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Article: Mediating effects of body composition between physical activity and body esteem in Hong Kong adolescents: A structural equation modeling approach

TitleMediating effects of body composition between physical activity and body esteem in Hong Kong adolescents: A structural equation modeling approach
Authors
Issue Date2015
Citation
European Journal of Pediatrics, 2015 How to Cite?
AbstractThis study investigated the mediating role of body 13 mass index (BMI) in the relationship between physical activity and body esteem in adolescents. Nine hundred five Hong Kong Chinese students aged 12–18 years participated in a cross-sectional study in 2007. Students’ BMI was computed as an indicator of their body composition. Their physical activity level and body esteem were examined using the Physical Activity Rating for Children and Youth (PARCY) and Body Esteem Scale (BES), respectively. Structural equation models were used to investigate the mediating effect of BMI and physical activity in predicting body esteem, with stratification by sex. The overall fitness of the hypothesized models was satisfactory in boys (NFI=0.94; NNFI=0.88; CFI=0.95; RMSEA=0.07) and girls (NFI=0.89; NNFI=0.77; CFI=0.91; RMSEA=0.11). When BMI was considered as a mediator, higher physical activity had a significant negative total effect on body esteem in boys, but not in girls. The indirect effect of higher physical activity on body esteem via BMI was positive in boys, but negative in girls. Conclusions: Regular physical activity may help overweight adolescents, especially boys, improve their body esteem. Kinesiologists and health professionals could explore the use of physical activity prescriptions for weight management, aiming at body esteem improvement in community health programs for adolescents.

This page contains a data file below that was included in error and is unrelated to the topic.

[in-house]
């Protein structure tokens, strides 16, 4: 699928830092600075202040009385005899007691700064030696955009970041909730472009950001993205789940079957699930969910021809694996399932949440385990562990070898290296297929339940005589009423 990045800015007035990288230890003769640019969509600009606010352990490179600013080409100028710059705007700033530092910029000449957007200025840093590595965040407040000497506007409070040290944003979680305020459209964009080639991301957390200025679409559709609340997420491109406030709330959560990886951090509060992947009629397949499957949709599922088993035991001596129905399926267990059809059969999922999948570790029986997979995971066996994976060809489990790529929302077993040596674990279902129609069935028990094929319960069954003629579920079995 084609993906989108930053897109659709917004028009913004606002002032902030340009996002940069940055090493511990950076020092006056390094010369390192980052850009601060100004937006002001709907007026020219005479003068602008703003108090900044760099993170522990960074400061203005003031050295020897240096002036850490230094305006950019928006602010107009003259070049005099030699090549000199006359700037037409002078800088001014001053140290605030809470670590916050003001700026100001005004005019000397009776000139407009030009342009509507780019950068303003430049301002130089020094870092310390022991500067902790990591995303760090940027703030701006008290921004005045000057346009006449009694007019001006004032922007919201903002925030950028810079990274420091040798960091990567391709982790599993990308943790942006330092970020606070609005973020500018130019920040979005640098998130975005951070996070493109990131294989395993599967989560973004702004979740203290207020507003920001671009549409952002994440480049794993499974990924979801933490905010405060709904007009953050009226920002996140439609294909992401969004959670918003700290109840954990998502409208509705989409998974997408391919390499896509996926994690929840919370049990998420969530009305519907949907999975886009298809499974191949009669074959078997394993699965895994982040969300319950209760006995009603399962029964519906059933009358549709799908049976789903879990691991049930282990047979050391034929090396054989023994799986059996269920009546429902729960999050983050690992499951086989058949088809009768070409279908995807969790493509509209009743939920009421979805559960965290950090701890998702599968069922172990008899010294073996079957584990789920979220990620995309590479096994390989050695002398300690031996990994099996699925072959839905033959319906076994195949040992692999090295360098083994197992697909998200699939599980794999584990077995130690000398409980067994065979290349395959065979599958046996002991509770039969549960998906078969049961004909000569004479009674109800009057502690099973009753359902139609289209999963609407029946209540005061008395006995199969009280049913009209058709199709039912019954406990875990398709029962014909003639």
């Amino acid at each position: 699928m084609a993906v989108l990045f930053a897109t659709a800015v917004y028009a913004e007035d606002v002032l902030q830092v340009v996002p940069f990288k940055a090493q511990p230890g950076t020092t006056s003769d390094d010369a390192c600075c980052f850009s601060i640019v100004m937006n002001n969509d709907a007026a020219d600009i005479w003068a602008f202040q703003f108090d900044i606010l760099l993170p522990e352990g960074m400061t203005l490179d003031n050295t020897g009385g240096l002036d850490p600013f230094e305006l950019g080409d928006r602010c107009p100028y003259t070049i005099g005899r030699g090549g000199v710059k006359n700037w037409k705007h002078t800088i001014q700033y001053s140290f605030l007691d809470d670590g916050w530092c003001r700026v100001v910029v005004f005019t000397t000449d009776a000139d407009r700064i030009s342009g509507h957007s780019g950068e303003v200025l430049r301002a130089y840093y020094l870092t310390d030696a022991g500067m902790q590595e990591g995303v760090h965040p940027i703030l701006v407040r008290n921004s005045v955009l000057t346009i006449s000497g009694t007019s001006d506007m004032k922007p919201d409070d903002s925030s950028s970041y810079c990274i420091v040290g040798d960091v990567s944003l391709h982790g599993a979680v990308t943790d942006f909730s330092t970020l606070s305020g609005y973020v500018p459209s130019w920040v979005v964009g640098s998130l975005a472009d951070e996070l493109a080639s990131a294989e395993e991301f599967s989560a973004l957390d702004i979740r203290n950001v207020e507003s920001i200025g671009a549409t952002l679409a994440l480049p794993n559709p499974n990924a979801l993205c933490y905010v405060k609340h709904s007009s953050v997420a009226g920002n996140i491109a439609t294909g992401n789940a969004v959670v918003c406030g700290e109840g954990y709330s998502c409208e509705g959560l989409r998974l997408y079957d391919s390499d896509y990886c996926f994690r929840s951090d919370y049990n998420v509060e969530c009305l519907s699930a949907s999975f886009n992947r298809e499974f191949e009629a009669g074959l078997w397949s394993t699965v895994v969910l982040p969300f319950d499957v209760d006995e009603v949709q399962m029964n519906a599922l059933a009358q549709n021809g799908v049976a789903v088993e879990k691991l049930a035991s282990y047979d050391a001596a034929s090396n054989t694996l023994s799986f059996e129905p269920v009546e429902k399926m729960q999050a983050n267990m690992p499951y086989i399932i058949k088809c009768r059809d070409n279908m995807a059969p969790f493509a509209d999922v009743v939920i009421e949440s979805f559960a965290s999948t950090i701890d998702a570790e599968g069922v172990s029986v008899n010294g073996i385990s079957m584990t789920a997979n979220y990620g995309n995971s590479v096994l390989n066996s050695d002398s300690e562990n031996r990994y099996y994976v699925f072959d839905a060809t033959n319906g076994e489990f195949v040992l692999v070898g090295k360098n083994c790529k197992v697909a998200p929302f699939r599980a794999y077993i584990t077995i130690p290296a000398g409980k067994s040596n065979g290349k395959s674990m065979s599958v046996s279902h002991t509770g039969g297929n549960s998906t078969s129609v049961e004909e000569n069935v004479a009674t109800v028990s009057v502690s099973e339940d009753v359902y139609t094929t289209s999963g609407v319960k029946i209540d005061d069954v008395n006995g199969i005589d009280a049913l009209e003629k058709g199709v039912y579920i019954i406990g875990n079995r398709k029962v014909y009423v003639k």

Persistent Identifierhttp://hdl.handle.net/10722/212519

 

DC FieldValueLanguage
dc.contributor.authorMak, KK-
dc.contributor.authorCerin, E-
dc.contributor.authorMcManus, AM-
dc.contributor.authorDay, JR-
dc.contributor.authorHo, DSY-
dc.date.accessioned2015-07-21T02:38:45Z-
dc.date.available2015-07-21T02:38:45Z-
dc.date.issued2015-
dc.identifier.citationEuropean Journal of Pediatrics, 2015-
dc.identifier.urihttp://hdl.handle.net/10722/212519-
dc.description.abstractThis study investigated the mediating role of body 13 mass index (BMI) in the relationship between physical activity and body esteem in adolescents. Nine hundred five Hong Kong Chinese students aged 12–18 years participated in a cross-sectional study in 2007. Students’ BMI was computed as an indicator of their body composition. Their physical activity level and body esteem were examined using the Physical Activity Rating for Children and Youth (PARCY) and Body Esteem Scale (BES), respectively. Structural equation models were used to investigate the mediating effect of BMI and physical activity in predicting body esteem, with stratification by sex. The overall fitness of the hypothesized models was satisfactory in boys (NFI=0.94; NNFI=0.88; CFI=0.95; RMSEA=0.07) and girls (NFI=0.89; NNFI=0.77; CFI=0.91; RMSEA=0.11). When BMI was considered as a mediator, higher physical activity had a significant negative total effect on body esteem in boys, but not in girls. The indirect effect of higher physical activity on body esteem via BMI was positive in boys, but negative in girls. Conclusions: Regular physical activity may help overweight adolescents, especially boys, improve their body esteem. Kinesiologists and health professionals could explore the use of physical activity prescriptions for weight management, aiming at body esteem improvement in community health programs for adolescents.-
dc.languageeng-
dc.relation.ispartofEuropean Journal of Pediatrics-
dc.titleMediating effects of body composition between physical activity and body esteem in Hong Kong adolescents: A structural equation modeling approach-
dc.typeArticle-
dc.identifier.emailCerin, E: ecerin@hku.hk-
dc.identifier.emailDay, JR: jrday@hku.hk-
dc.identifier.emailHo, DSY: syho@hku.hk-
dc.identifier.authorityCerin, E=rp00890-
dc.identifier.authorityMcManus, AM=rp00936-
dc.identifier.authorityHo, DSY=rp00427-
dc.identifier.doi10.1007/s00431-015-2586-5-
dc.identifier.hkuros245813-

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